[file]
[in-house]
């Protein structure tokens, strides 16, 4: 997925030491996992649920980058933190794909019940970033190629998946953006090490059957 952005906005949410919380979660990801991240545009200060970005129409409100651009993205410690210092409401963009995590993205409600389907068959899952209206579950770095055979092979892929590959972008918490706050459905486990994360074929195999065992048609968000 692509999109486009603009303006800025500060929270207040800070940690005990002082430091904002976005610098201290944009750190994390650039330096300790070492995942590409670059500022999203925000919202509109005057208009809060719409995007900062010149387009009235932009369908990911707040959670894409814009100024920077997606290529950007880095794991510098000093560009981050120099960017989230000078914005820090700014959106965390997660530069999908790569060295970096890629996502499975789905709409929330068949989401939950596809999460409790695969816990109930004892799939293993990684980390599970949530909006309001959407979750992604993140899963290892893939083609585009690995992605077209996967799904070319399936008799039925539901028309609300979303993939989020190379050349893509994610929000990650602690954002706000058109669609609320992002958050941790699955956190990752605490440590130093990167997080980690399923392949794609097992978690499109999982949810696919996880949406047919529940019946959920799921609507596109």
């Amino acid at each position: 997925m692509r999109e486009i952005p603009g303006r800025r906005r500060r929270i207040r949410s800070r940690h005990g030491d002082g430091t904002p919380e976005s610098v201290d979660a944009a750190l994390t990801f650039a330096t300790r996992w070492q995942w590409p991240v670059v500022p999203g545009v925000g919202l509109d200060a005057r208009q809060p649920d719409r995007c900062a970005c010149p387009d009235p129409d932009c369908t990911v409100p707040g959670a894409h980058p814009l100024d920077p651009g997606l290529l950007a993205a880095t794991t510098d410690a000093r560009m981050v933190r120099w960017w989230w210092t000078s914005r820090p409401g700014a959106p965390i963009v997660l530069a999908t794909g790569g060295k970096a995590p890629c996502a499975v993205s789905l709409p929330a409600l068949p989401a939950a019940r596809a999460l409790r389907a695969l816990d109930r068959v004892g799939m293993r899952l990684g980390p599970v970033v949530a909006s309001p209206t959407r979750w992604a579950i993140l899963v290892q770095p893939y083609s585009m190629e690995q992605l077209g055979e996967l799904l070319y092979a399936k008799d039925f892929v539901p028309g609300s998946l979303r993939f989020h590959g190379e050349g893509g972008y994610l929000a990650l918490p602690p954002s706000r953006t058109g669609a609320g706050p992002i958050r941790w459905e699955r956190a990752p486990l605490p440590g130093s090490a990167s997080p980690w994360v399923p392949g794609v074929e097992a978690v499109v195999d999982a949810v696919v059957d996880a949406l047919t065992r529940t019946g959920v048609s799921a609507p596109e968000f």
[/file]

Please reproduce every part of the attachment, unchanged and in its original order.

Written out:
[in-house]
């Protein structure tokens, strides 16, 4: 997925030491996992649920980058933190794909019940970033190629998946953006090490059957 952005906005949410919380979660990801991240545009200060970005129409409100651009993205410690210092409401963009995590993205409600389907068959899952209206579950770095055979092979892929590959972008918490706050459905486990994360074929195999065992048609968000 692509999109486009603009303006800025500060929270207040800070940690005990002082430091904002976005610098201290944009750190994390650039330096300790070492995942590409670059500022999203925000919202509109005057208009809060719409995007900062010149387009009235932009369908990911707040959670894409814009100024920077997606290529950007880095794991510098000093560009981050120099960017989230000078914005820090700014959106965390997660530069999908790569060295970096890629996502499975789905709409929330068949989401939950596809999460409790695969816990109930004892799939293993990684980390599970949530909006309001959407979750992604993140899963290892893939083609585009690995992605077209996967799904070319399936008799039925539901028309609300979303993939989020190379050349893509994610929000990650602690954002706000058109669609609320992002958050941790699955956190990752605490440590130093990167997080980690399923392949794609097992978690499109999982949810696919996880949406047919529940019946959920799921609507596109």
């Amino acid at each position: 997925m692509r999109e486009i952005p603009g303006r800025r906005r500060r929270i207040r949410s800070r940690h005990g030491d002082g430091t904002p919380e976005s610098v201290d979660a944009a750190l994390t990801f650039a330096t300790r996992w070492q995942w590409p991240v670059v500022p999203g545009v925000g919202l509109d200060a005057r208009q809060p649920d719409r995007c900062a970005c010149p387009d009235p129409d932009c369908t990911v409100p707040g959670a894409h980058p814009l100024d920077p651009g997606l290529l950007a993205a880095t794991t510098d410690a000093r560009m981050v933190r120099w960017w989230w210092t000078s914005r820090p409401g700014a959106p965390i963009v997660l530069a999908t794909g790569g060295k970096a995590p890629c996502a499975v993205s789905l709409p929330a409600l068949p989401a939950a019940r596809a999460l409790r389907a695969l816990d109930r068959v004892g799939m293993r899952l990684g980390p599970v970033v949530a909006s309001p209206t959407r979750w992604a579950i993140l899963v290892q770095p893939y083609s585009m190629e690995q992605l077209g055979e996967l799904l070319y092979a399936k008799d039925f892929v539901p028309g609300s998946l979303r993939f989020h590959g190379e050349g893509g972008y994610l929000a990650l918490p602690p954002s706000r953006t058109g669609a609320g706050p992002i958050r941790w459905e699955r956190a990752p486990l605490p440590g130093s090490a990167s997080p980690w994360v399923p392949g794609v074929e097992a978690v499109v195999d999982a949810v696919v059957d996880a949406l047919t065992r529940t019946g959920v048609s799921a609507p596109e968000f």